I used to think I would never be a Luddite, that I'd always be ready to embrace new technology. Maybe I was simply too young to think through the consequences of what we encounter. Maybe there is a bit of wisdom that comes with age. Or, maybe I'm getting curmudgeonly as I grow older.
Recently, I dined at two different "small" national burger franchises in the Seattle metro area. There, I encountered the new Coca-Cola Freestyle self-serve soda fountain. What a smashing blend of modern technology! Coca-Cola took lessons from Apple, having essentially a single button and touch-screen interface. It uses PurePour TechnologyÃ¢â€žÂ¢ to precisely meter all the ingredients to make your perfectly customized fountain drink before your eyes. This beauty can make 125 different beverages while occupying the space of a standard 6-valve fountain!
OK, let's take a deep breath and look at it a bit more dispassionately. Does a soda fountain really need a touch screen? I suppose so. Everything's better with a touch screen, right? Wait, what about water intrusion and sanitation? How clean is that touch screen really? Will restaurants really be "sanitizing" it more than hourly? I am not a germ-o-phobe, but think of all those fingers that touched the screen before you, all those sticky, dirty fingers. The regular 6-valve fountain involves less touching, with the cup usually activating the valve. Maybe the touch screen isn't such a good idea after all.
But it's so cool! It lets you select your base drink, then modify it by sweetener and flavor additive! Hold on a minute, is that really a good idea? Can everyone make their beverage decisions rapidly when faced with 125 possible choices? The line behind this technological wonder grows VERY quickly. There's something like eighteen base choices alone on the main selection screen. That by itself is enough to slow down the beverage dispensing process.
Coca-Cola Freestyle self-serve soda machines will customize your drink.
I find it a bit ironic that the PurePour Technology used to meter out all those flavors and sweeteners was originally designed for extremely precise diabetic and cancer drug metering. I think the inventors of this technology will stand next to Alfred Nobel when it comes to intentions and results.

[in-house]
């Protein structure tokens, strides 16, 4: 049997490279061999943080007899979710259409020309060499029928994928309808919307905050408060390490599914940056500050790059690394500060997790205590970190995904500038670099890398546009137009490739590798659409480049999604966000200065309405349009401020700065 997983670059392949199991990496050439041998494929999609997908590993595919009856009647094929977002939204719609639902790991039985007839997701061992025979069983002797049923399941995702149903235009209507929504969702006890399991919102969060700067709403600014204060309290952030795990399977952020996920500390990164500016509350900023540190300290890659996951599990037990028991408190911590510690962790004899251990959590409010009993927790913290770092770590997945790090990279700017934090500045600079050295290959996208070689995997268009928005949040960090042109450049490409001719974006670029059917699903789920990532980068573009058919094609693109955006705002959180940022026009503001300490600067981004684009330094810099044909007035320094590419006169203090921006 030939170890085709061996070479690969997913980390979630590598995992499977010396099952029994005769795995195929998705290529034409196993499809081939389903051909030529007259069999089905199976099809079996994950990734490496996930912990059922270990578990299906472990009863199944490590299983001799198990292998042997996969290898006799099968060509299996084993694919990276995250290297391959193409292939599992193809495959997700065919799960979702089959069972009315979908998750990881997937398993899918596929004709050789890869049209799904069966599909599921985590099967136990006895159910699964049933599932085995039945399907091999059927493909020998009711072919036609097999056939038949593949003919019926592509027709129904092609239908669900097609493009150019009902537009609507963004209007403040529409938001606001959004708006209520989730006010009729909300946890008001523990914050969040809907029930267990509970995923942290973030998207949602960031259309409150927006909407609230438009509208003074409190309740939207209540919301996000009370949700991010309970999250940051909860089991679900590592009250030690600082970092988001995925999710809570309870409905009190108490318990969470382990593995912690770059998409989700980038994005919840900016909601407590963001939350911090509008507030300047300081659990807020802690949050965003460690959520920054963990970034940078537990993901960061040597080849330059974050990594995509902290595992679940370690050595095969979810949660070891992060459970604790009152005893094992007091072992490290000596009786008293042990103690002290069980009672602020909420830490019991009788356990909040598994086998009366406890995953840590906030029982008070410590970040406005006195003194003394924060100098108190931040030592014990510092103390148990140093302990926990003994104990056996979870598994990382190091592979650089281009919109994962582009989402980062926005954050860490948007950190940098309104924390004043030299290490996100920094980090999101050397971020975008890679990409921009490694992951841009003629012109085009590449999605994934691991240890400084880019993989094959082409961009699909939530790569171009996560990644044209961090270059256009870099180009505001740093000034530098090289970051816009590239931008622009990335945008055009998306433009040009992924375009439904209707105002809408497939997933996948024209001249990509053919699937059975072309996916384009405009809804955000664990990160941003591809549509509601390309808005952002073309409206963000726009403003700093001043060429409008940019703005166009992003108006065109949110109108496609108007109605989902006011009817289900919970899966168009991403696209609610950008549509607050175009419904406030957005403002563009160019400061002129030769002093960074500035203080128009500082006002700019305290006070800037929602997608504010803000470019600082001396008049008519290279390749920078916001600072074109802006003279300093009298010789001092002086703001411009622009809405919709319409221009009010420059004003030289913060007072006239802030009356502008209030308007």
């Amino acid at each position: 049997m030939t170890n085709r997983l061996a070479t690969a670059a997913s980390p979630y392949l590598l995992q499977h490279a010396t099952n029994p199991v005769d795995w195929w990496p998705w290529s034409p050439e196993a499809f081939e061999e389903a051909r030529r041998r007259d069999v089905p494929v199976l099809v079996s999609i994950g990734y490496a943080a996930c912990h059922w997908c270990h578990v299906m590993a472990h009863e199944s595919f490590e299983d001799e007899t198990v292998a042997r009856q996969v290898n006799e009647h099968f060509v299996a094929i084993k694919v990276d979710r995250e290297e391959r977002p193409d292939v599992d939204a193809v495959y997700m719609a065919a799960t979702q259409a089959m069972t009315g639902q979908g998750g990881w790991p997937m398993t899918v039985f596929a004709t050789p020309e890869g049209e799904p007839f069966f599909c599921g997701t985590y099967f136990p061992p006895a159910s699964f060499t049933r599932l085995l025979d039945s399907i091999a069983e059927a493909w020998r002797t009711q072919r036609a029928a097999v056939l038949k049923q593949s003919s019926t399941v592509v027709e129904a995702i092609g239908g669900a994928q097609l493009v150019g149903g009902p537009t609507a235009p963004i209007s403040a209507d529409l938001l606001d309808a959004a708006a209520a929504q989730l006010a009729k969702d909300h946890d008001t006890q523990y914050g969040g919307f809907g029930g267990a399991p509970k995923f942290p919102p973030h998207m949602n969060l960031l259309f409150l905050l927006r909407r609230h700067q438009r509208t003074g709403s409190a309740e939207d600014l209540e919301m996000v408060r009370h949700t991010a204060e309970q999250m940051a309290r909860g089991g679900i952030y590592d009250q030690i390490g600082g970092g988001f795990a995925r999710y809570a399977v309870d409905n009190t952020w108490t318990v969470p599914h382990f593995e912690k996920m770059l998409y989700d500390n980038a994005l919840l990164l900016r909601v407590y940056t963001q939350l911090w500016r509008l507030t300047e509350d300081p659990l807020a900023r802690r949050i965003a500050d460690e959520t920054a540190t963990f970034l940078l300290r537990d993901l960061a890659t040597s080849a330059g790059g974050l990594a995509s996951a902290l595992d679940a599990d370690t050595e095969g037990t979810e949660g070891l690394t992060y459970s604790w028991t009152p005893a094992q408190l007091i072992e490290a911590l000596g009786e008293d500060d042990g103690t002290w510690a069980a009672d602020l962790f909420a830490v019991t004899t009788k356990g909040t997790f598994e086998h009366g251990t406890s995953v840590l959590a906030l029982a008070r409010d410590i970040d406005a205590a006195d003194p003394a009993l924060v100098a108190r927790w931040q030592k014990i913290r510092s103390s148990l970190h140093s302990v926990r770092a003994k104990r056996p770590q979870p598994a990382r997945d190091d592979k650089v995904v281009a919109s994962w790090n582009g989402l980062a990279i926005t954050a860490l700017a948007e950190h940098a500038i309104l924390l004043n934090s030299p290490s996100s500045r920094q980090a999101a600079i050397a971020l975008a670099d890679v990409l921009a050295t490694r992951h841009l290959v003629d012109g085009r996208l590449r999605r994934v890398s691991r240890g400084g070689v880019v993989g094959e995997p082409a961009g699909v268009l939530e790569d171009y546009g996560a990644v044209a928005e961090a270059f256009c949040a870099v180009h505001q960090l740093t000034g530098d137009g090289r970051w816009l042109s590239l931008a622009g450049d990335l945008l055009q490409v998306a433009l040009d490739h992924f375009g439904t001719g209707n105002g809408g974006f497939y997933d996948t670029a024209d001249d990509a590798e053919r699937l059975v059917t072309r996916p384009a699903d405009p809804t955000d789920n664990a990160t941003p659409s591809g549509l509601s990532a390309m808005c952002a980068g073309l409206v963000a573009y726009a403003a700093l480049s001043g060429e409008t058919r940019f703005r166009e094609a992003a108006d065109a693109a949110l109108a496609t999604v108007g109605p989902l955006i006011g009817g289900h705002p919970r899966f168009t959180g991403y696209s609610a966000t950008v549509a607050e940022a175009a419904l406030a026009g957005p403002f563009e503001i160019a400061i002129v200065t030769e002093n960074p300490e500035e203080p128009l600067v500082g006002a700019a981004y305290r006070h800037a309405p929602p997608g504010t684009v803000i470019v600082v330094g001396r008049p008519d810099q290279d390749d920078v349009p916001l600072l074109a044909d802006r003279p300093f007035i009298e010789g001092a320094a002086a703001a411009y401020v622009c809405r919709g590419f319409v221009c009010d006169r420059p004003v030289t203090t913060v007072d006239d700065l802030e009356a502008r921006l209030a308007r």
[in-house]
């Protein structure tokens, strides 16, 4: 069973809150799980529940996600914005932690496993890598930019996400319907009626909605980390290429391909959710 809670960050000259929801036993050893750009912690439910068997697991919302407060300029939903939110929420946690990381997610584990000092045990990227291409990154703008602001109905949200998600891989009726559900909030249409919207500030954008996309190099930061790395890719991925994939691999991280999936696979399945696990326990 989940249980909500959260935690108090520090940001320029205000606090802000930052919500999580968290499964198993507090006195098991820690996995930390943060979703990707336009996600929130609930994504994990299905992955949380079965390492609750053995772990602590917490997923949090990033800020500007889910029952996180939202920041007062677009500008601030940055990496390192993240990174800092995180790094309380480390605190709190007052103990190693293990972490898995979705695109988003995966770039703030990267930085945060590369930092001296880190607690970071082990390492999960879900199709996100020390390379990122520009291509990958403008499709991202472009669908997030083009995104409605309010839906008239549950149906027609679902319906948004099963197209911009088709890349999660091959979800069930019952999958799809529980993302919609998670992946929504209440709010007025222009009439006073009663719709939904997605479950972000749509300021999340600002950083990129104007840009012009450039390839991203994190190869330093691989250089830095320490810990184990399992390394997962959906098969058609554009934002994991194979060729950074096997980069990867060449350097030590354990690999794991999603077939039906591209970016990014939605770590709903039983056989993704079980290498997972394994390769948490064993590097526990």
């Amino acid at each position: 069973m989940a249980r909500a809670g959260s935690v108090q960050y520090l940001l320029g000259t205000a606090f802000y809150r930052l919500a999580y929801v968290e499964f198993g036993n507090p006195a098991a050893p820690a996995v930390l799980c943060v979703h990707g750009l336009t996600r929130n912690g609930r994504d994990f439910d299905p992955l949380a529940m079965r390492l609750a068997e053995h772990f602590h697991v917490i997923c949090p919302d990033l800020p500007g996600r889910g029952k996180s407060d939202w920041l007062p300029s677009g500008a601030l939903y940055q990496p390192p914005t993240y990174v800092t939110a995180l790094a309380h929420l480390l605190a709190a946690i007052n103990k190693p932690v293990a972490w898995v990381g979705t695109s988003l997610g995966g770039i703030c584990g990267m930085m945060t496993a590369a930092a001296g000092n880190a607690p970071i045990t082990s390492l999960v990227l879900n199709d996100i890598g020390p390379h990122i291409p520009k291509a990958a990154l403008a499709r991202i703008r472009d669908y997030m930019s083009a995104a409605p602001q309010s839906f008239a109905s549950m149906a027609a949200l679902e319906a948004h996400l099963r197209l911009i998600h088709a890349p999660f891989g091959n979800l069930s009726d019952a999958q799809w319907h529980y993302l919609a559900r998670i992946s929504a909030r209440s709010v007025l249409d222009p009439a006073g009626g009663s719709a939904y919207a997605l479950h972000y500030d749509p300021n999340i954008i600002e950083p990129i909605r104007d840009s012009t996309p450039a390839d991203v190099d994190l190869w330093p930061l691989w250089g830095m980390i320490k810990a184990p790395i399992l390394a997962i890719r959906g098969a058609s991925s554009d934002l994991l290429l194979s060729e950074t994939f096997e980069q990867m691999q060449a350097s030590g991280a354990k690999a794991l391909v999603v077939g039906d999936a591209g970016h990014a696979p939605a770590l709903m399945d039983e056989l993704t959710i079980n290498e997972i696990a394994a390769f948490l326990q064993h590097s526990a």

OK, even after all those reservations, it's still pretty neat to get in front of the machine and begin literally concocting my drink. Hmmm. Base drink? Coke. Then, decide if I want sugar or diet. Then, do I want Cherry, Cherry-Vanilla, Vanilla, Lime, Raspberry, or Orange Coke? Perusing the official flavor list, I find interesting that not all flavor additives are available for all base drinks. Sprite permits one to add Cherry, Cherry-Lime, Grape, Grape-Cherry, Orange, Peach, Raspberry, Strawberry, and Vanilla. Apparently some combinations are either so vile-tasting (toxic? explosive?) that one is simply not permitted to add them (Peach Coke?).
At the first restaurant, all I wanted was a simple Coke. A few weeks later, at a different restaurant, I experimented a little. My first choice (Raspberry Lemonade), the Freestyle Fountain ran out one-third of the way to filling my cup! I dumped it and went with Vanilla Coke. Gah! That did not taste as good as it sounds! I went back, got a plain Coke, and finished my meal. Two thoughts about that experience have been kicking around my head. First, what percentage of repeat users will try one or two flavors, then resort back to a basic Coke, or Sprite, or even Pibb, without adding anything else ever again? I suspect it will be a high number.
The other thought was, with all that amazing technology for drink mixology, why didn't the fountain know that it did NOT have enough lemonade concentrate to fill a basic serving? I know it was in fact lemonade that it ran out of, because all of those choices went gray/untouchable. I could still get Raspberry Sprite, and could still get regular sweetener in all the drinks. So why didn't it know it did not have enough for a complete serving?
The choices seem a bit grandiose, too. You can get Dasani water, with flavors added, or Seagram's Seltzer Water. There's a pipe from the tap feeding this fountain. The Dasani Website says it uses local water filtered by reverse osmosis and then enhanced with minerals. I can accept that there is a flavor cartridge inside this magical soda fountain with that special blend of minerals. But a reverse osmosis rig, too? That's stretching credibility.
The Freestyle fountain is an amazing use of modern technology. I wonder if it's worthwhile. Gotta go. My order just came up, and I want to grab a Grape-Raspberry Sprite before I leave. You might consider checking out Freestyle's Facebook page while you wait for your order.